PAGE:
Faculty Development Workshops
Exploring Ways To Increase The Performance and Retention Of At Risk Students By Using Technology To Increase Student Centered Learning
This workshop will explore ways to improve the performance and retention of at risk students. Student centered learning activities, as described in the AAHE’s Seven Principles of Good Undergraduate Education, will serve as the basis for the workshops. Use of technology as an aid for at risk students will be the overall focus for the faculty development day.
Research by Vincent Tinto and others has clearly shown that student retention is fostered when students make connections with people within an institution. The workshops will explore ways in which the institution currently encourages students to make connections with faculty, students' peers, administration, staff, college organizations and clubs, etc. through technology and non-technology related activities and develop additional strategies designed to increase student performance and retention.
Introductions- Pair- interviews
*How would you describe your
*How do you help your students become active participants in the learning process (in or out of class)?
*Do you use technology to supplement or enhance your teaching?
Workshop #1- Who are your at risk students and what are they like?
Think-Pair-Share exercise- work in pairs to develop a list of descriptors for your at risk students.
*What level of technical expertise do your at risk students have (email, chat rooms, instant messaging, discussion groups, web searching, word processing, etc)?
group discussion- Round-Robin- Each group will offer one descriptor
at a time going around the room until
all the individual lists are completed
Workshop #2- Using the 7 Principles of Good Undergraduate education to explore ways of increasing student performance and retention by building learning communities. (We will look at the general concept of community building first and follow this workshop with an afternoon workshop that focuses on adapting technology to incorporate the seven Principles into our learning structures)
Jig-Saw- Participants will work in smaller groups to become "experts" on a single principle. Each expert group will then identify what programs and activities currently in use at the institution fit into the 7 principles. This will be followed by the expert groups developing additional suggestions for activities or programs that will aid student performance and retention.
Whole Group Discussion- Jig Saw experts will share their results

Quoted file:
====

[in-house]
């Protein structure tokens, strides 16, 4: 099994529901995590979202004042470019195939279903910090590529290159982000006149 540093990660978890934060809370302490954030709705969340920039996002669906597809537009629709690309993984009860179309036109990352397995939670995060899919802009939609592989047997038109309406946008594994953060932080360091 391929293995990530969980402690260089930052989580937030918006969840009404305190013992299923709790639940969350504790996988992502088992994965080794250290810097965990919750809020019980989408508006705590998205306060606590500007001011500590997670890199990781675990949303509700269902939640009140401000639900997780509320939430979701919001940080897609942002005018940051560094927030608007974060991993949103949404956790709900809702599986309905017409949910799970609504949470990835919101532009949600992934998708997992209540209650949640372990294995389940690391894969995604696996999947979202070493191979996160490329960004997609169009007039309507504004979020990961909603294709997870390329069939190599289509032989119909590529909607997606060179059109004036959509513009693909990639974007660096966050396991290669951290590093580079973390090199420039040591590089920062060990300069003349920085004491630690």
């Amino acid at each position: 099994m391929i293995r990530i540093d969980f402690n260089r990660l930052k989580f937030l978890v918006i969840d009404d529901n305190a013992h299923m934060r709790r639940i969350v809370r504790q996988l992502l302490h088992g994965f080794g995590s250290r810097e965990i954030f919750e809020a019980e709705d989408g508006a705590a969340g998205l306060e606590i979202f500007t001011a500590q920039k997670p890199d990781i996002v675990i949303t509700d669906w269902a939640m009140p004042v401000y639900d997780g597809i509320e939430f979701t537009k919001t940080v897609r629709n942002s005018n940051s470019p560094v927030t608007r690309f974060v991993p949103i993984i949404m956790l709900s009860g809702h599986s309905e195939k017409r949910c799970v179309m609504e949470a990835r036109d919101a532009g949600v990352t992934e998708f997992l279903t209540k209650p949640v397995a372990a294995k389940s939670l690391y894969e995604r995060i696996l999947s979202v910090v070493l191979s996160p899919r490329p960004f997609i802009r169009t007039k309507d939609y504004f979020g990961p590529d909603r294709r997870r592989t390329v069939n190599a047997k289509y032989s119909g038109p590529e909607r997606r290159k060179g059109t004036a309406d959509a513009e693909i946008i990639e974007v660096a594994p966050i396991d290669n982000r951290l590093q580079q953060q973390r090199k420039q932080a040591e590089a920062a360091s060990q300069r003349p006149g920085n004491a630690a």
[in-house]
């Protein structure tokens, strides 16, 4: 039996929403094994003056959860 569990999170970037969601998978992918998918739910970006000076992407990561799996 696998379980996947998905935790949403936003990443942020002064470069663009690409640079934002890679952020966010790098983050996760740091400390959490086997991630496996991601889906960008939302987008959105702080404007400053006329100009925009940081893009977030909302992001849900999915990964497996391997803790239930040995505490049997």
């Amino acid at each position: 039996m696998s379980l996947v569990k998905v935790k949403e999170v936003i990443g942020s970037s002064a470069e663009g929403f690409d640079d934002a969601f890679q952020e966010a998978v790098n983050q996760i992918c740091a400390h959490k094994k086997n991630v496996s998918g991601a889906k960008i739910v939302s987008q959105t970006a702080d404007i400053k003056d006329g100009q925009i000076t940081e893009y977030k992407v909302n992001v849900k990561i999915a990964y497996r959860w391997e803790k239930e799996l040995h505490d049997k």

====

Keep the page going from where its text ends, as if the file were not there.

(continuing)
with the whole group.
In an academic Jig Saw the experts (students) would go back to their base groups and teach the concept they learned to their group members.
Workshop #3- Using the 7 principles to evaluate technology in courses
Whole Group Discussion- How can technology be used to encourage your at risk students to make connections within the institution?
*Consider forming a faculty/staff
support group for members who work with at risk students
*Create an email discussion group for faculty and staff to continue the dialogue
*Schedule periodic forums for faculty and staff to meet and review the progress of newly implemented
Helpful web sites
APPLYING THE SEVEN PRINCIPLES FOR GOOD PRACTICE IN UNDERGRADUATE EDUCATION
From a book written by Arthur W. Chickering and Zelda F. Gamson
The following is a brief summary of the Seven Principles for Good Practice
in Undergraduate Education as
compiled in a study supported by the American Association of Higher education, the Education
Commission of States, and The Johnson Foundation. These Seven Principles are also presented in
Chickering and Gamson's book entitled "Applying the Seven Principles for Good Practice in Undergraduate
Adopted in 1990 as a pedagogical model for Winona State University,
the Seven Principles
for Good Practice in Undergraduate Education provide a common ground for faculty and
students in their quest for meaningful learning
Implementing the Seven Principles: Technology as Lever by Arthur W.
Chickering and Stephen C. Ehrmann
Since the Seven Principles of Good Practice were created in 1987, new communication and information technologies have become major resources for teaching and learning in higher education. If the power of the new technologies is to be fully realized, they should be employed in ways consistent with the Seven Principles. Such technologies are tools with multiple capabilities; it is misleading to make assertions like "Microcomputers will empower students" because that is only one way in which computers might be used.
and institutional inventories developed to help focus on and evaluate the
success of implementing the 7 principles.
return to main page